May I declare a yet greater interest in the education of the nation’s children, as I became a grandfather when our first grandchild, Molly O’Neill, was born on Saturday morning? [Hon. Members: “Hear, hear.] Thank you very much. May I also press the Secretary of State on the issue of coasting schools, as it does cause great concern and uncertainty, and this would be the ideal opportunity to send some reassurance to parents and grandparents as to exactly what she has in mind?
I congratulate the hon. Gentleman on becoming a grandfather and I wish him and his family, including his new grandchild, all the very best of success.
I have been very clear that the right time to publish the definition is when the Bill reaches the Committee stage. It is significant that the Labour party appears to be rowing back from wanting high standards for all children in all schools.
I can do that. It is always encouraging to hear of programmes such as that being run by Gillingham football club, which bring the expertise of community sports clubs into schools. The quality of expertise that coaches provide in schools is of paramount importance, and it will be supported by our physical education and sport premium—£150 million that goes direct to primary schools every year to make sure that every child gets the best possible PE and sport on offer.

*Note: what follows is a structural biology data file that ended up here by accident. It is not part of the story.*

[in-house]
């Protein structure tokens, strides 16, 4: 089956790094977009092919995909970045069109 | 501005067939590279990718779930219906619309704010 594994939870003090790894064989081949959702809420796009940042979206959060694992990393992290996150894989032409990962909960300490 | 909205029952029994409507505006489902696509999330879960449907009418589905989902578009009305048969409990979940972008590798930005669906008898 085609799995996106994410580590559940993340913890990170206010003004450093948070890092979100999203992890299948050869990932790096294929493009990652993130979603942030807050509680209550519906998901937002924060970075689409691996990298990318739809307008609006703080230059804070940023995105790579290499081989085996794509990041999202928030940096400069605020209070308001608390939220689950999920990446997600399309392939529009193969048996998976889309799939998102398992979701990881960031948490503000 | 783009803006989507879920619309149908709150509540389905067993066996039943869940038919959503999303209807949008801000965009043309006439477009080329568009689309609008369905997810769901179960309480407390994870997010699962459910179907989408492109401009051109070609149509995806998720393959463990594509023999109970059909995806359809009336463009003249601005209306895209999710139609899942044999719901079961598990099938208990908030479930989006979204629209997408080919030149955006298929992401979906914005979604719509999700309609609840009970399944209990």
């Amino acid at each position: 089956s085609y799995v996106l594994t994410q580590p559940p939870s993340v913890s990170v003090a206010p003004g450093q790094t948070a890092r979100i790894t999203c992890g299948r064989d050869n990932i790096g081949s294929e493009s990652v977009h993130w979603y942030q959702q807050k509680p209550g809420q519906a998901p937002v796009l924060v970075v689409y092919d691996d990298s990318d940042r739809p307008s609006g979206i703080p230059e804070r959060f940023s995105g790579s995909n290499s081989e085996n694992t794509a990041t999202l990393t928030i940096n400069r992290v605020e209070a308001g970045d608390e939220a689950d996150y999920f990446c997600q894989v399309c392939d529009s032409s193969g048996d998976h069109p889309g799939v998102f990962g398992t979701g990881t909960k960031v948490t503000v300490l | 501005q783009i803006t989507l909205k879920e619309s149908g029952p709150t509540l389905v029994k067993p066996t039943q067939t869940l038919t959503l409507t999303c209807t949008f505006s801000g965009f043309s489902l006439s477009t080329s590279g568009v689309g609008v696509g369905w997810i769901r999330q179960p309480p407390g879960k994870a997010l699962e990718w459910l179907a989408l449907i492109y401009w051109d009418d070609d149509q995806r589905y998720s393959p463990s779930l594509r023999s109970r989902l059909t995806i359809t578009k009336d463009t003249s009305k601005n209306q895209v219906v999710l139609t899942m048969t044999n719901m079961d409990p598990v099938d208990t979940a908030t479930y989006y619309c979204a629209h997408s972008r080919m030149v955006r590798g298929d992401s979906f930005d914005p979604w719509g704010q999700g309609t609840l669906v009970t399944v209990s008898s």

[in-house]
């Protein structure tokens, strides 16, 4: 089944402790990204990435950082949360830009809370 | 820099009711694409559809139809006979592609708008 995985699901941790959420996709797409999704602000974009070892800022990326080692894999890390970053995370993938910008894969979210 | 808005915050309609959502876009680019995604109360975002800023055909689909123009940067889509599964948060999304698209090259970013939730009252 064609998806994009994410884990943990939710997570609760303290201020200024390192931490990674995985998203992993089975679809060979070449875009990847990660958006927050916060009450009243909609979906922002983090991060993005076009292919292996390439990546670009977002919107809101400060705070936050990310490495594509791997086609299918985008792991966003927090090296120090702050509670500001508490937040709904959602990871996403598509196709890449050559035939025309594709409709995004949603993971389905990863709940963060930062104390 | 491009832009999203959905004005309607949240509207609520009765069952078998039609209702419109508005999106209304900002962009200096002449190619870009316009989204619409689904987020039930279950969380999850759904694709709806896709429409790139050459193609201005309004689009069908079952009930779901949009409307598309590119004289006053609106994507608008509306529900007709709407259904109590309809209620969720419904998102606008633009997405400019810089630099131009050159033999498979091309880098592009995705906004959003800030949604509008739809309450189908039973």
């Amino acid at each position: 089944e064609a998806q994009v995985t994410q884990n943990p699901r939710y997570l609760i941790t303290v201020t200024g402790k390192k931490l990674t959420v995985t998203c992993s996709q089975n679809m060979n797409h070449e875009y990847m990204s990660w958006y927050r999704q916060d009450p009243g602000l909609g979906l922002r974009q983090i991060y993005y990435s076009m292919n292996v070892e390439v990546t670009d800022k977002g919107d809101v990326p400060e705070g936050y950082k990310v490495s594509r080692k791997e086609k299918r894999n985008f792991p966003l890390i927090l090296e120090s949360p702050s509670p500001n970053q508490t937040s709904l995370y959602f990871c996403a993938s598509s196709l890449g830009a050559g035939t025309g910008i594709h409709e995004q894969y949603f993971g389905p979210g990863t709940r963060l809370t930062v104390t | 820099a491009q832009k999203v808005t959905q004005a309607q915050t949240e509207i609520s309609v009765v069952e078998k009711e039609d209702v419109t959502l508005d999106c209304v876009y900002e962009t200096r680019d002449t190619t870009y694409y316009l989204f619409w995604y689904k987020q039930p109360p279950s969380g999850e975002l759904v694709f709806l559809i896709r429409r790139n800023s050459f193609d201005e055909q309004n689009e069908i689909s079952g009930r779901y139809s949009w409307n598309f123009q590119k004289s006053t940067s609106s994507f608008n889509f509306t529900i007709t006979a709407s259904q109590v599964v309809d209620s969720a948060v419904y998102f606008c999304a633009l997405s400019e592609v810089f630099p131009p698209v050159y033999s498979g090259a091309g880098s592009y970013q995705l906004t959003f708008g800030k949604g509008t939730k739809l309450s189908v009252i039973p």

I have worked with lots of children who have suffered domestic violence, rape, grooming and exploitation, and I have seen the damage it does to their lives. When will the Government respond to the Education Committee’s fifth report from the last Session and the recommendation that the Department for Education should
“develop a workplan for introducing age-appropriate…SRE— sex and relationships education— as statutory subjects in primary and secondary schools”?
I thank the hon. Lady for her question and welcome her to the House. I take great personal interest in that issue. We have until
I thank my hon. Friend for his question and I am grateful to him for his support. I was delighted to visit his constituency and hear more about the Berkeley
Green University Technical College. Free schools are accountable to me, through their funding agreement, for operation, governance and finances. They are responsible through the Ofsted inspection framework for the quality of their education and they work closely with their relevant regional schools commissioner.